Former A123 boss aims beyond electric cars

A Vionx energy storage system.
A Vionx energy storage system.

David Vieau, who led the Massachusetts battery maker A123 Systems Inc. through its meteoric rise and subsequent bankruptcy, is helping to launch a startup specializing in large-scale batteries that could store electricity generated by wind, solar, and other intermittent power sources.

Vieau, who has worked at a venture capital firm since A123’s bankruptcy in 2012, will serve as chief executive of the company, Vionx Energy Corp. of Woburn. Vionx is the latest firm to enter the market for large, or grid-scale energy storage systems that aim to reduce the need for new power plants and tap the rapidly growing production of wind and solar projects, which are whose costs are increasingly competitive with fossil fuel.

Effective, large-scale storage is considered one of biggest barriers to making renewable energy a major component of US energy production. The role of solar and wind has remained limited because they only generate electricity when the sun is shining or the wind is blowing, not necessarily when power is in demand.

But storing the energy would make it easier to match power supplies to demand.

Unlike A123, which pinned its future on an electric car market that didn’t materialize, Vieau said his company will target utilities as well as companies and institutions that use a lot of power. Vionx’s role is different, too: instead of building a factory, designing its own systems, and writing the software for them, it’s focusing on selling, marketing, and maintaining the batteries and letting its business partners do rest.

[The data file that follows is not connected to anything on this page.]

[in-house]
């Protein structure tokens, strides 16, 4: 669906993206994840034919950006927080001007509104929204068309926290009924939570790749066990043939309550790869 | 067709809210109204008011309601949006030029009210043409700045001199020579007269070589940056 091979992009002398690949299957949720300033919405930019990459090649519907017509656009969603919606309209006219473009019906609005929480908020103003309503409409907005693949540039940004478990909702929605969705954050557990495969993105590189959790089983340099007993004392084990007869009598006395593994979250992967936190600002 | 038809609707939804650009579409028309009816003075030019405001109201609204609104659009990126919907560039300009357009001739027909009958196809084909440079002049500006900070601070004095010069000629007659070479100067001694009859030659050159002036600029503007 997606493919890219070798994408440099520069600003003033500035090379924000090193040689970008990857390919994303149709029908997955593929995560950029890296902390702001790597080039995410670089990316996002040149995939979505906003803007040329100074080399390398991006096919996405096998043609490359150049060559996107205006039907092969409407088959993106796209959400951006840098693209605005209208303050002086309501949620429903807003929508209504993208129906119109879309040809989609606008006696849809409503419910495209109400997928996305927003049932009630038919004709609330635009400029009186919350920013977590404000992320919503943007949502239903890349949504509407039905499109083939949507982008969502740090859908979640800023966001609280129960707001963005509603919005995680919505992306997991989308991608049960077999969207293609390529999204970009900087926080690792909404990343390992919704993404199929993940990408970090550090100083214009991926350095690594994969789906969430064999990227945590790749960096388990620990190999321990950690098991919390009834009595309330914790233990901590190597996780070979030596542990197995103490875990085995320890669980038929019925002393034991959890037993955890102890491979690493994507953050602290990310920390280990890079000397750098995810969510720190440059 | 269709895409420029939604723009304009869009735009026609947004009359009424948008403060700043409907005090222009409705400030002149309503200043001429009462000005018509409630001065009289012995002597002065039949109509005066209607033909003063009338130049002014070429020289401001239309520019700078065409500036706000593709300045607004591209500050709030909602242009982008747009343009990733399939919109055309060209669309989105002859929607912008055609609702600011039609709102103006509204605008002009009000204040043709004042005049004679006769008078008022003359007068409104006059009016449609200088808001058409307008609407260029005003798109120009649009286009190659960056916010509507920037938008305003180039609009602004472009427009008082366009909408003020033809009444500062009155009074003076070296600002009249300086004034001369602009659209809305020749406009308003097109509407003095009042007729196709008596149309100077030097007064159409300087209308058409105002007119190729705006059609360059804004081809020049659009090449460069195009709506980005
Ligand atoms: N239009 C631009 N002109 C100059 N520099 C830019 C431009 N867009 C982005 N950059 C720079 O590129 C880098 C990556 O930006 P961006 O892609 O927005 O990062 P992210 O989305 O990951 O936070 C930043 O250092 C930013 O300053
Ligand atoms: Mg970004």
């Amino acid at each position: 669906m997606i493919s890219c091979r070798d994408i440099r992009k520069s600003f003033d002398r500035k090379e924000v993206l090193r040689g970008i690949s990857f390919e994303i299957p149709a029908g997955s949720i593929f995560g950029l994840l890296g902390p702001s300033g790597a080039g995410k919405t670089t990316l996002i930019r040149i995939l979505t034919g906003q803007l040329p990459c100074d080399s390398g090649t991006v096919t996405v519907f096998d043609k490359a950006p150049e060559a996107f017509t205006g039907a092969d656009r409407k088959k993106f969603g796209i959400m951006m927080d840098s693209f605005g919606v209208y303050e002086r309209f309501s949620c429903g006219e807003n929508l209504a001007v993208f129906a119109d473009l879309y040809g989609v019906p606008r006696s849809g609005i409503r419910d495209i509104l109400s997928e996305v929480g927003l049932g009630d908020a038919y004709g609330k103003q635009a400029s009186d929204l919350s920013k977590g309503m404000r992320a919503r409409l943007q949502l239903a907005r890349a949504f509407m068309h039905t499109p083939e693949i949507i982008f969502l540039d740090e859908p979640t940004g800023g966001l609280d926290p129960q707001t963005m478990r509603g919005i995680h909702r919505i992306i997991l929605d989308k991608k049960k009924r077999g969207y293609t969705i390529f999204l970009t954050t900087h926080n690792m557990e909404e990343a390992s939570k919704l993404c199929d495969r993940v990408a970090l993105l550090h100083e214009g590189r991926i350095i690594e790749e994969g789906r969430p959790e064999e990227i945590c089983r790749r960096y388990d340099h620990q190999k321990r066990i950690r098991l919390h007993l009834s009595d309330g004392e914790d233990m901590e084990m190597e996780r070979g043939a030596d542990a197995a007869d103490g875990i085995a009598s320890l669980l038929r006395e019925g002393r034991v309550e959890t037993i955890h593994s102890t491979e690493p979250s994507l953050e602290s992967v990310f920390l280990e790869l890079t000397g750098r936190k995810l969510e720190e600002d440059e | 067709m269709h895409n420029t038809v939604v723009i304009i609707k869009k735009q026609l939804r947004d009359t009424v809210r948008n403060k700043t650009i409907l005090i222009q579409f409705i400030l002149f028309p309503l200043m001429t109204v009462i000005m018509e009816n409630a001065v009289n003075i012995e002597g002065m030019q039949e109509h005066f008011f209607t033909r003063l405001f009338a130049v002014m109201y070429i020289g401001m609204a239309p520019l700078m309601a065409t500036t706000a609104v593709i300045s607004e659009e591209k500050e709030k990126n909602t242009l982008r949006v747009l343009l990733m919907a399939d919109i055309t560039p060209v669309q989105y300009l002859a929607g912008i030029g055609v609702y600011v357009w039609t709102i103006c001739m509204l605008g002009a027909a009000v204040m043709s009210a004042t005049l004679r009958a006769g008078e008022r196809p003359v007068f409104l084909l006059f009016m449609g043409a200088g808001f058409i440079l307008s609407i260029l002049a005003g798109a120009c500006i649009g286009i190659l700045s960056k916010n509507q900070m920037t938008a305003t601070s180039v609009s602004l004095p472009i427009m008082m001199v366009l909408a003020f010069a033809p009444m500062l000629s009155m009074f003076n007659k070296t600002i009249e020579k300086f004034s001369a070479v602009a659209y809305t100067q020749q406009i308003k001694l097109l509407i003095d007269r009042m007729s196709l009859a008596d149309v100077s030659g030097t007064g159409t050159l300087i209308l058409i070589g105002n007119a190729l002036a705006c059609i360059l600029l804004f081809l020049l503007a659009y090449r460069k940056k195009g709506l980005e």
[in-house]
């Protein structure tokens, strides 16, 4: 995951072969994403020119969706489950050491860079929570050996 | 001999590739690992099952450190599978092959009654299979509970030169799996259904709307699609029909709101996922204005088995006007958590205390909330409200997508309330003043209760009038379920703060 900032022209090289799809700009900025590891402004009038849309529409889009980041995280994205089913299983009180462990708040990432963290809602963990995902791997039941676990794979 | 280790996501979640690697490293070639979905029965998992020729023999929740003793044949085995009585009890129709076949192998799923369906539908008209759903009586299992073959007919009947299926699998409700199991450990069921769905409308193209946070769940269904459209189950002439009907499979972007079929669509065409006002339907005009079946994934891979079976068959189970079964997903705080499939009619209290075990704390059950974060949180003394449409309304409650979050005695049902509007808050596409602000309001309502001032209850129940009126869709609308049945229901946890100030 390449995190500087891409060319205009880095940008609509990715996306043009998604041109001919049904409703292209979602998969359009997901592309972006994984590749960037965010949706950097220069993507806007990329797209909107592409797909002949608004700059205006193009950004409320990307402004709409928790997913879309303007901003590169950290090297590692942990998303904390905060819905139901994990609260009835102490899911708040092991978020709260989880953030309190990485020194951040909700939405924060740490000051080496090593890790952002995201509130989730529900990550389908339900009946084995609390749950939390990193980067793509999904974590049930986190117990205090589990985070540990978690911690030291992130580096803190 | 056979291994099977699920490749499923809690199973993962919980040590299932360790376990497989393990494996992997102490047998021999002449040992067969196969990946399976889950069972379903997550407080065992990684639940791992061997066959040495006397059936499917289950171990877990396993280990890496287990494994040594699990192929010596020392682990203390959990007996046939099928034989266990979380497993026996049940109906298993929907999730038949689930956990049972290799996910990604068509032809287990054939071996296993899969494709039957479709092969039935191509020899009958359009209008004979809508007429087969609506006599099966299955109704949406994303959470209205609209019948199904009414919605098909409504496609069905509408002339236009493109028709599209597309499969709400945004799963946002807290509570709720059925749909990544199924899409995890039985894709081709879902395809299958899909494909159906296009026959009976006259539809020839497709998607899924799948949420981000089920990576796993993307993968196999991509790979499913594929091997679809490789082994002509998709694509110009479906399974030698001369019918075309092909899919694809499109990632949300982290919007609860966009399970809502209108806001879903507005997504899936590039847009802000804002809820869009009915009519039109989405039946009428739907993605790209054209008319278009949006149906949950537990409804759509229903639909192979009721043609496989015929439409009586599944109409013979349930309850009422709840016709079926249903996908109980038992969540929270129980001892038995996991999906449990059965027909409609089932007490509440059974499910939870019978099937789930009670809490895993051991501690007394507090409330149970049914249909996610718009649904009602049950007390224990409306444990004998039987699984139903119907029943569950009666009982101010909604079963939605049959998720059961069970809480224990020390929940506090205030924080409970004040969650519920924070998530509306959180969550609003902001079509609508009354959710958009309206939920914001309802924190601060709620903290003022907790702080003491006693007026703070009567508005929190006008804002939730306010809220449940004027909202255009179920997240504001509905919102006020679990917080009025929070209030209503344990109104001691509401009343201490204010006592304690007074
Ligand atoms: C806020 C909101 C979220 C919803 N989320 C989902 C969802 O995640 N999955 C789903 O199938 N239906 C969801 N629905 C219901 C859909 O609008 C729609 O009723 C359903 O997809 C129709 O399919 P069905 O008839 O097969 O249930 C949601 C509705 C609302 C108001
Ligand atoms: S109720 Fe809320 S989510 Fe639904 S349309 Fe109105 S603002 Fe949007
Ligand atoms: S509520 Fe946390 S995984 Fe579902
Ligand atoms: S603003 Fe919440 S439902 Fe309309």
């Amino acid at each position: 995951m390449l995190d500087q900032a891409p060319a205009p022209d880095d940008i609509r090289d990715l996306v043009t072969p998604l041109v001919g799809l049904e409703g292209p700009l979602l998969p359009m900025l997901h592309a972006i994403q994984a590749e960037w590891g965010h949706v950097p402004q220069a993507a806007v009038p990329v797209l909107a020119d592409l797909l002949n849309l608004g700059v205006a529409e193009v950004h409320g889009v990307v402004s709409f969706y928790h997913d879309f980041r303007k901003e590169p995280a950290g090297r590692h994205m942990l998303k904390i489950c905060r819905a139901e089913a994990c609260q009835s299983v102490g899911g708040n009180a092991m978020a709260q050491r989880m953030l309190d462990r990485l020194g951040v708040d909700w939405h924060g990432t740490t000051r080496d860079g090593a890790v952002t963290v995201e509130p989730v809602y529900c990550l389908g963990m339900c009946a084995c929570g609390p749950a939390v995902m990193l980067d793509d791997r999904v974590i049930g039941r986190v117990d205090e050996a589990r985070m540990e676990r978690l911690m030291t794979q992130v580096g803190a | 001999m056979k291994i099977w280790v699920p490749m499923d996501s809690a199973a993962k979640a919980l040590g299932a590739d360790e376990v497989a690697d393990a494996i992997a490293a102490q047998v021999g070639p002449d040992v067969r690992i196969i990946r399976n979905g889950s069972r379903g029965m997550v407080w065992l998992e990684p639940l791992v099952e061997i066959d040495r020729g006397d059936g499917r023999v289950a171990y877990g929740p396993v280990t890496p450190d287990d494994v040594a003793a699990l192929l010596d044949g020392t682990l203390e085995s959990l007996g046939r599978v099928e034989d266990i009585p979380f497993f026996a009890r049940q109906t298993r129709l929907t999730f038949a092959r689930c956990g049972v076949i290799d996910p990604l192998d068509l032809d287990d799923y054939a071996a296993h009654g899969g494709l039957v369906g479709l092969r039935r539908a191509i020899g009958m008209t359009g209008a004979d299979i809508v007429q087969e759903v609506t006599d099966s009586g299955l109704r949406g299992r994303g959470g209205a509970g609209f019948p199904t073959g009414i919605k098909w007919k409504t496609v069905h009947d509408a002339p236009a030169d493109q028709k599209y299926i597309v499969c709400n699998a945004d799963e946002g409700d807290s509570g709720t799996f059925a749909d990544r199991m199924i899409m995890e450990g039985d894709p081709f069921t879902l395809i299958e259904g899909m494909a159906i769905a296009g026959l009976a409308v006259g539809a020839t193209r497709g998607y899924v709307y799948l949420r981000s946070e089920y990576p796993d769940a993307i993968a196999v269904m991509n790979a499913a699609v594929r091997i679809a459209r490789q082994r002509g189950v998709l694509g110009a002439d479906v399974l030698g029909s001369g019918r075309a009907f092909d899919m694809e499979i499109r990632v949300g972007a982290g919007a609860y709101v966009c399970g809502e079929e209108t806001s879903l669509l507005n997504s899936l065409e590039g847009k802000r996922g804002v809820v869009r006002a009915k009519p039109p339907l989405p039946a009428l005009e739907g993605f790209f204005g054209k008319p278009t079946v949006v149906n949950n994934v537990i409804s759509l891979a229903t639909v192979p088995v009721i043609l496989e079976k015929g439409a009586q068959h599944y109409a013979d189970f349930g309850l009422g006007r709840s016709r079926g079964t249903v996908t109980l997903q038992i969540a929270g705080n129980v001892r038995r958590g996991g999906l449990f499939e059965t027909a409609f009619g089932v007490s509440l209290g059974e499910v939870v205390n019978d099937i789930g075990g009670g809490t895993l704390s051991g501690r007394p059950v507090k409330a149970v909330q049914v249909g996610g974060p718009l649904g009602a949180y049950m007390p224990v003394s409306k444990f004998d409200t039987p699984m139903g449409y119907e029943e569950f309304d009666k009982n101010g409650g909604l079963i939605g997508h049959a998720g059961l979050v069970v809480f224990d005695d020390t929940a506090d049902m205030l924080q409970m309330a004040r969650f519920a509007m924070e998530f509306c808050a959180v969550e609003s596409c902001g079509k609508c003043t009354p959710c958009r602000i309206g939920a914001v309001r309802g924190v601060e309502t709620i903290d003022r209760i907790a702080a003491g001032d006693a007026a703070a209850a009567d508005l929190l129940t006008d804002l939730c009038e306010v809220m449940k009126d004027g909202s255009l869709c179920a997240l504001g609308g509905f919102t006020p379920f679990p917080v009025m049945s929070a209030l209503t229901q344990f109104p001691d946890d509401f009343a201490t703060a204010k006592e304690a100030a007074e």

Jabil Circuit Inc., a Florida company with operations in Massachusetts, is building a factory in St. Petersburg to manufacture the batteries, about the size of a shipping container, Vieau said. The 3M Co. of St. Paul, Minn. is also making components. Siemens AG, the German technology company, will install the systems, including one at the Army Reserve facility at Fort Devens, the company said.

“We’ve created an ecosystem a group of partners around the table that are supporting the commercialization effort,” Vieau said.

Vionx’s batteries use a technology licensed from United Technologies Corp., the Hartford advanced equipment maker. They are designed to last 20 years and pump out electricity for up to 10 hours, compared to around four hours for lithium-ion batteries, Vieau said.

The company said in a securities filing earlier this year that it raised $58 million. Vionx’s investors. include Starwood Energy Group of Greenwich, Conn. and Vieau’s firm, Vantage Point Capital Partners of San Bruno, Calif.

Other Massachusetts firms are working in energy storage. A123 is making batteries to boost the fuel efficiency of cars, and still has research facilities in Massachusetts after being purchased by Wanxiang America Corp, a subisidiary of the Chinese conglomerate Wanxiang Group. Beacon Power LLC of Tyngsborough uses high-tech flywheels to store electricity, and the MIT spinout Ambri Inc. is also targeting the grid-scale market.

The state’s Department of Energy Resources is currently studying energy storage companies as part of a $10 million initiative to help the industry grow.

Grid scale energy storage is a small but growing market. Worldwide, according to the Boston firm Lux Research, only 1,800 megawatts of storage have been deployed — the equivalent of just 12 percent of New England’s peak electricity demand of 15,400 megawatts on Tuesday.

Last week, Jim Robo, chief executive of the Florida utility and energy company NextEra Energy Inc., said battery systems could eliminate the need to build expensive “peaker plants” that only run on hot summer or cold winter days when electricity demand is highest.

Dean Frankel, an analyst for Lux Research, said congested areas that consume huge amounts of power, such as Manhattan or downtown Boston, could use batteries to store energy and release it when demand peaks. But he cautioned that it was unclear how batteries would be incorporated into electricity markets.

“No one in the [battery] industry today can tell you there’s a clear roadmap,” Frankel said.

Still, that uncertainty hasn’t stopped big companies from getting into energy storage, including the Japanese electronics maker, Panasonic Corp., the German engineering and manufacturing company Bosch Group, and the Swiss engineering company ABB Group. Elon Musk, chief executive of the California electric car maker Tesla Motors, Inc. said his company would soon sell battery systems for homes and commercial clients.